As Jessa Crispin of Bookslut said during the panel on literary criticism that book/daddy moderated at the Texas Book Fesival in Austin over the weekend, the major review outlets keep reviewing all of the same authors, and few of the kinds of books and authors she likes were getting attention, so she started writing about them on her website.

Seriously. Who is writing about Robertson Davies, and who is commenting on B.R. Myers? Somehow I’ve never found a demand that I read The Name of the Rose, a novel that encapsulates why I read in the first place: to be so blown away that it’s hard to discover where I should start writing. I linked to some of the other books that come close to that effect here.

The Bad Girl, digested

The Guardian posted a digested read of The Bad Girl that does more justice to the novel than I could:

“I’m working as a translator and interpreter now,” I boasted.

“That’s a rather obvious metaphor for someone who lives his life through others,” she [the bad girl] observed.

“I’ve been in love with you for 10 years,” I swooned.

“Well, you’re a complete idiot then,” she said, “but if you want to go down on me, be my guest.”

(Found courtesy of Bookslut.)

The New York Times on the Kindle

A New York Times article called “Freed From the Page, but a Book Nonetheless” discusses the Amazon Kindle, which I don’t like. But I agree with the article’s conclusion:

The object we are accustomed to calling a book is undergoing a profound modification as it is stripped of its physical shell. Kindle’s long-term success is still unknown, but Amazon should be credited with imaginatively redefining its original product line, replacing the book business with the reading business.

I just analogize the Kindle to mp3 players before the iPod in the sense that it shows promise but just isn’t there yet. When it is there—less expensive, better interface, easier content management and acquisition (and what a vile phrase that is)—I will be too.

Hugging the Shore

I found John Updike’s Hugging the Shore through Critical Mass’s the Critical Library series of posts, where this collection repeatedly came up. It’s out of print and, I suspect, a book that shaped older critics but is no longer essential and feels too much likes its opinions, like most, have either become accepted or unimportant. Like many revolutions, the ideas in Hugging the Shore seem to have become part of the ossified landscape. Some of the pieces still thrill: the one on Ursula K. Leguin is short but good, while those on Bellow seem to both stretch and not be able to wrap themselves around Bellow. Many of Updike’s opinions I respect, but, at the same time, I flip to the next essay halfway through the one I’m on.

To me, something like Martin Amis’s The War Against Cliché: Essays and Reviews 1971 – 2000 feels more vital, for lack of a better term, and maybe Amis’s verbal pyrotechnics show off, but they also convince. Give me it instead of Hugging the Shore, and throw in Orwell’s Essays (more on Orwell here) to give an overview of many of the same topics but better. I like Hugging the Shore, but with criticism even more than novels the essential is everything.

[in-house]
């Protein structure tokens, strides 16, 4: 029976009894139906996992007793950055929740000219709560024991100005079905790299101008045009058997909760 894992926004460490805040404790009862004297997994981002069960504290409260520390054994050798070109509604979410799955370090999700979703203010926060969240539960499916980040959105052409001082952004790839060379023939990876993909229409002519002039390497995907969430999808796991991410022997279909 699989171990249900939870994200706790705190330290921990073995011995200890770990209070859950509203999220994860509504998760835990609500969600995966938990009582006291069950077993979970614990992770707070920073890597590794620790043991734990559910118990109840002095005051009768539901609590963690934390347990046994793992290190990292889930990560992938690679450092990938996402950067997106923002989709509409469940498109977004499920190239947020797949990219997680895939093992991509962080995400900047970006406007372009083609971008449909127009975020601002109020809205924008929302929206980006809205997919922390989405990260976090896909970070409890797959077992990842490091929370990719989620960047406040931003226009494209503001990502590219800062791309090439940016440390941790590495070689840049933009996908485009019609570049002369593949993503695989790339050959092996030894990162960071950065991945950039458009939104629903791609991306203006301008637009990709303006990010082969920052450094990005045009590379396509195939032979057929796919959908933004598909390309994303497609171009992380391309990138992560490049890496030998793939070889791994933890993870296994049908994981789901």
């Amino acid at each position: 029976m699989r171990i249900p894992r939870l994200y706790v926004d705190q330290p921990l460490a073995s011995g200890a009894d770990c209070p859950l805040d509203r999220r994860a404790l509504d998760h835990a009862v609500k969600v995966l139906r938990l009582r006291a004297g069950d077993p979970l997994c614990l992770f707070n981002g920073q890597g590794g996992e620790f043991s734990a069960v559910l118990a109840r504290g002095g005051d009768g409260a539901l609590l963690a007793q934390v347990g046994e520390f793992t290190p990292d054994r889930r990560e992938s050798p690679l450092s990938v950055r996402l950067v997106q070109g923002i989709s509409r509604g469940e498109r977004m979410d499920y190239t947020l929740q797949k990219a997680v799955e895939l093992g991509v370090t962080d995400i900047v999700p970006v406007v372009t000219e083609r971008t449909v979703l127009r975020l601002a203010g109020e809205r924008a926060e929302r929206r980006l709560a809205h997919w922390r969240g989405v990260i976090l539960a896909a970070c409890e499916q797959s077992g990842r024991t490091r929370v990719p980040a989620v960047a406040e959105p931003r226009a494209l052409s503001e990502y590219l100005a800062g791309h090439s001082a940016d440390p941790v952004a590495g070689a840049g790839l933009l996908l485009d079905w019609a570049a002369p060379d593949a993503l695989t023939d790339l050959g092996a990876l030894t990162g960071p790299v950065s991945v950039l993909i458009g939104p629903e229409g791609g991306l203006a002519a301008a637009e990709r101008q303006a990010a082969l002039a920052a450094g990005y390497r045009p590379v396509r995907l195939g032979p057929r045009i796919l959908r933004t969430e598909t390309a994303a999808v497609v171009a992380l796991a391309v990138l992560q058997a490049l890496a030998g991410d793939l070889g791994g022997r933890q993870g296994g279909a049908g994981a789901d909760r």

The Other Boleyn Girl and Starship Troopers

How odd it was, standing in a bookstore 7,500 miles from home and pondering the choices in a small but reasonably good English section of an airport bookshop. The most appealing books I’d already read: On Chesil Beach, The Golden Compass, The Name of the Rose (oddly enough, given that I’d read it on the first leg of the plane ride). The choices left dwindle to John le Carré’s* latest or Philippa Gregory’s The Other Boleyn Girl. I take the latter, figuring that once I’ve read four or five of le Carré’s novels I’ve read them all. Earlier I described them as “trust no one and everyone, including you, is guilty of something, or would be in the right situation,” novels, and I eventually tire of their torrid, in-the-know sentences.

And so I chose The Other Boleyn Girl and came to a novel I dread writing about because it is awfully, unabashedly bad, filled with adverbs as egregious as the two I just used, and I was stuck with it for too many hours on a plane. Normally I would’ve stopped after a few chapters. Trapped as though in the Tower of London, I had nowhere to go but on with the story, reading endlessly of the narrator, Mary Boleyn, reminding herself of how she is a Howard, and having other characters constantly tell her that as well. Most of the characters speak in platitudes, as though aware of history’s spotlight on them, and yet the characters are simultaneously self-absorbed to a degree tiresome in anyone, including monarchs and their playthings.

Then there is the writing: on page six a “moment of pure envy swept through me,” and on 90 a horse is coiled like a spring. Adverbs proliferate like the plague and, worse for me, I just finished The Name of the Rose, a novel with a powerful, inflammatory inquisition scene that lights up like an inferno, while Gregory offers a brief, sputtering description on page 716 of my mass-market paperback. The theological discussions are similarly opposite, with The Name of the Rose like a gorgeous Ph.D. thesis and The Other Boleyn Girl like the musings of a pupil. There is much discussion of wit and little evidence of it, just as there is much discussion of what it means to be part of the family and little evidence of it meaning anything more than being part of a band of nitwit navel gazers.